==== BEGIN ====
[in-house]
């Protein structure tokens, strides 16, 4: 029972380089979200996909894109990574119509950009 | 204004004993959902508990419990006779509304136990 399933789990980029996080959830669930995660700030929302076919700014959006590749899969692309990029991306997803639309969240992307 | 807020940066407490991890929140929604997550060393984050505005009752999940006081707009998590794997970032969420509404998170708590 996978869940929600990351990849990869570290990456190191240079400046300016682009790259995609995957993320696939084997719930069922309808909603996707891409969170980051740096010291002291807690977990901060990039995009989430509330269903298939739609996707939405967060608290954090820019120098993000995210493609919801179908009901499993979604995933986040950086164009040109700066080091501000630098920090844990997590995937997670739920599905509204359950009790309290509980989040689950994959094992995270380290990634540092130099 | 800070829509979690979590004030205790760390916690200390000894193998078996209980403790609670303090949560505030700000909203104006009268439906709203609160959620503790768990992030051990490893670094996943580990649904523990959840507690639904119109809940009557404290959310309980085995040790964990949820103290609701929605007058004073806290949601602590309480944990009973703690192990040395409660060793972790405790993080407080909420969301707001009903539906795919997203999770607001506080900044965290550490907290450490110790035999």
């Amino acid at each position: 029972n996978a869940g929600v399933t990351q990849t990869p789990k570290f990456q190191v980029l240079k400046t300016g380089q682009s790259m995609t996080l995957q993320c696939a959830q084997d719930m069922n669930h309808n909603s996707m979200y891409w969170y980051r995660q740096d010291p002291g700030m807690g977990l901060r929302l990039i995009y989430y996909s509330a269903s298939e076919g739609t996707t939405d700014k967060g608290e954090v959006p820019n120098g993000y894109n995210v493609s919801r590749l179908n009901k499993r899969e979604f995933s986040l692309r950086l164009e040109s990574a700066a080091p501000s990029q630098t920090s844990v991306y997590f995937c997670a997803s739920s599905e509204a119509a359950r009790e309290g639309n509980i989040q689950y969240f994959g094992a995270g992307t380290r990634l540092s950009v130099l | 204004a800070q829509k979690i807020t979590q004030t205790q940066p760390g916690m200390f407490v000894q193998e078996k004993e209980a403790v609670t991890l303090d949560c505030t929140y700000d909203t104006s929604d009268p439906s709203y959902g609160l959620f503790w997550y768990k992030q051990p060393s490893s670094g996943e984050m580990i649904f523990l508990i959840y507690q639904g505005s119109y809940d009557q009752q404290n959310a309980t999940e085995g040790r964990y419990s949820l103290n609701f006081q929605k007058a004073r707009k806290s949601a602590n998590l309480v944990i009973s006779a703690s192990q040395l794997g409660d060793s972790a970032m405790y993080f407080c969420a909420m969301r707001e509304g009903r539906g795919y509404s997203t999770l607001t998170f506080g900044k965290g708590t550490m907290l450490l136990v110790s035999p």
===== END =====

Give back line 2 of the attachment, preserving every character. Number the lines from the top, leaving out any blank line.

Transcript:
């Protein structure tokens, strides 16, 4: 029972380089979200996909894109990574119509950009 | 204004004993959902508990419990006779509304136990 399933789990980029996080959830669930995660700030929302076919700014959006590749899969692309990029991306997803639309969240992307 | 807020940066407490991890929140929604997550060393984050505005009752999940006081707009998590794997970032969420509404998170708590 996978869940929600990351990849990869570290990456190191240079400046300016682009790259995609995957993320696939084997719930069922309808909603996707891409969170980051740096010291002291807690977990901060990039995009989430509330269903298939739609996707939405967060608290954090820019120098993000995210493609919801179908009901499993979604995933986040950086164009040109700066080091501000630098920090844990997590995937997670739920599905509204359950009790309290509980989040689950994959094992995270380290990634540092130099 | 800070829509979690979590004030205790760390916690200390000894193998078996209980403790609670303090949560505030700000909203104006009268439906709203609160959620503790768990992030051990490893670094996943580990649904523990959840507690639904119109809940009557404290959310309980085995040790964990949820103290609701929605007058004073806290949601602590309480944990009973703690192990040395409660060793972790405790993080407080909420969301707001009903539906795919997203999770607001506080900044965290550490907290450490110790035999």